Startup wants court protection from conglom
In the latest sign of the escalating battle between online video sites and entertainment congloms, the startup site Veoh has taken pre-emptive legal action against Universal Music Group.
The San-Diego-based video firm has filed a motion in the district court of Southern California against the diskery; company seeks a jury trial which will establish that its services are in accord with copyright law.
While Universal Music has not filed any formal legal motion, Veoh execs said the company has made threats against its video service and thus wants a court to protect it from conglom interference.
Veoh offers both a viral video service along the lines of YouTube and a set of video tools known as Veoh TV.
The dispute has reportedly raged behind the scenes between lawyers for the two companies.
Move comes as Veoh is seeking to increase its exposure and break out of the pack of viral-video sites. The company earlier in the summer hired former Yahoo exec Steve Mitgang, who has said he wanted to increase advertising on the site and better compete with YouTube.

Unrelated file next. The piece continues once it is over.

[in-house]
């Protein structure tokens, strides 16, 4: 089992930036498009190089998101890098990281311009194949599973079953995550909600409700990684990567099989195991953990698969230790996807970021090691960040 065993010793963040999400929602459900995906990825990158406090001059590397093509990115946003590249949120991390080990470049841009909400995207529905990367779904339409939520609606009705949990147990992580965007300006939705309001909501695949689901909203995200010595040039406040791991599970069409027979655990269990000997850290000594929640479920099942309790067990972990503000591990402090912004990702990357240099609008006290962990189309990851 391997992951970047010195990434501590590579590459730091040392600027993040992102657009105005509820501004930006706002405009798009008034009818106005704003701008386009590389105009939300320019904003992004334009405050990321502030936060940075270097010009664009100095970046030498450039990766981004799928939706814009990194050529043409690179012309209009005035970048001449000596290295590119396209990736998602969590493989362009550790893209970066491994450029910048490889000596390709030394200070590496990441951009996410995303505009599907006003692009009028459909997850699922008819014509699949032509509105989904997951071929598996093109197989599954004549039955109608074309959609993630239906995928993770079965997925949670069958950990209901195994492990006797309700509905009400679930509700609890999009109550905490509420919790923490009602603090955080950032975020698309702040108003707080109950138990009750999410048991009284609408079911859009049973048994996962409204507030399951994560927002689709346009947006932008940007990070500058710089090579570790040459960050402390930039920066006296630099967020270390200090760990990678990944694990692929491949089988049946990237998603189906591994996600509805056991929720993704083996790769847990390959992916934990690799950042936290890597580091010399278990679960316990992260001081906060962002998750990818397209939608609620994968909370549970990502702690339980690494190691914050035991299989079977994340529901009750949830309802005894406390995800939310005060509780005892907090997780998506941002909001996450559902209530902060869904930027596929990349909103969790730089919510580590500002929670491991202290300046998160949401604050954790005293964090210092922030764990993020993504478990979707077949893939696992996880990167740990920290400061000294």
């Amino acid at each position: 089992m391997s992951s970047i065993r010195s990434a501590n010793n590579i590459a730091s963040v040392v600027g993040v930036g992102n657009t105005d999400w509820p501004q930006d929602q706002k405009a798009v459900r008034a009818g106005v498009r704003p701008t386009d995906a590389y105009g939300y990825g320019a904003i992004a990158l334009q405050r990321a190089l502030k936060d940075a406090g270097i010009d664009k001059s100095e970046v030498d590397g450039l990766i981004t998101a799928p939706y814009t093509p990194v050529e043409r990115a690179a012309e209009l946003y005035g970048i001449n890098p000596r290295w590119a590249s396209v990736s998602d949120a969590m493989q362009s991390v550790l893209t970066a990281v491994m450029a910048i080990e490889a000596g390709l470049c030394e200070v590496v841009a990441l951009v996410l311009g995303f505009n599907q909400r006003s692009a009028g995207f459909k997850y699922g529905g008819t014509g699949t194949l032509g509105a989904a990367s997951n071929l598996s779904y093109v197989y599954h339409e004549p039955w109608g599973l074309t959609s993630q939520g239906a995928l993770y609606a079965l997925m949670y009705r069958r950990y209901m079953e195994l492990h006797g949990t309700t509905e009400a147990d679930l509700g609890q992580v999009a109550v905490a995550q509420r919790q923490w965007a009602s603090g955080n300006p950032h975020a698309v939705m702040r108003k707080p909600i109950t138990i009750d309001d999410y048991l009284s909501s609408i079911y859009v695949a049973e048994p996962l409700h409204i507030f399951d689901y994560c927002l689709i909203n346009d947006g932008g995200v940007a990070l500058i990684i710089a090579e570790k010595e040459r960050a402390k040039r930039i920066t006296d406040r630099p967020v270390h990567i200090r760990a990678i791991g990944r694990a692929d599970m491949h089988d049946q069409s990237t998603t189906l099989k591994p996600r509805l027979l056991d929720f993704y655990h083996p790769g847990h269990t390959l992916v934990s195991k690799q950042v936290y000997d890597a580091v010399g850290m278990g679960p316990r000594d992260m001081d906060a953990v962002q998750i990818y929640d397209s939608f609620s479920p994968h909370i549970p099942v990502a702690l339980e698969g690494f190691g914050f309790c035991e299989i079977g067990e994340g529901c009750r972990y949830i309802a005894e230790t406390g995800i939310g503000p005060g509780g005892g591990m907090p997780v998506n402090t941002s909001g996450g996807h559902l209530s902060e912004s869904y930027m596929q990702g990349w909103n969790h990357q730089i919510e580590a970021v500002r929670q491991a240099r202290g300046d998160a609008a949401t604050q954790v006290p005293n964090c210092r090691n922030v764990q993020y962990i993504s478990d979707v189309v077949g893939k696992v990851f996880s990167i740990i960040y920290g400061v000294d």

Entertainment companies and startups continue to fight over startups’ responsibilities.
Entertainment congloms say the sites aren’t vigilant enough in preventing video from being posted, while the startups say they are protected under the Safe Harbor provision of the Digital Millennium Copyright Act, which releases a company from liability of illegal material on its site providing that the material is taken down immediately.
UMG has been one of the more aggressive companies on digital media’s legal front; the firm last fall sued MySpace over what it alleged were illegally posted videos.
News comes as Viacom and YouTube continue their legal tussle over the video company’s behavior. The Google-owned outfit is developing technology that could screen out copyright-protected content and make the messy business of takedown notices unnecessary.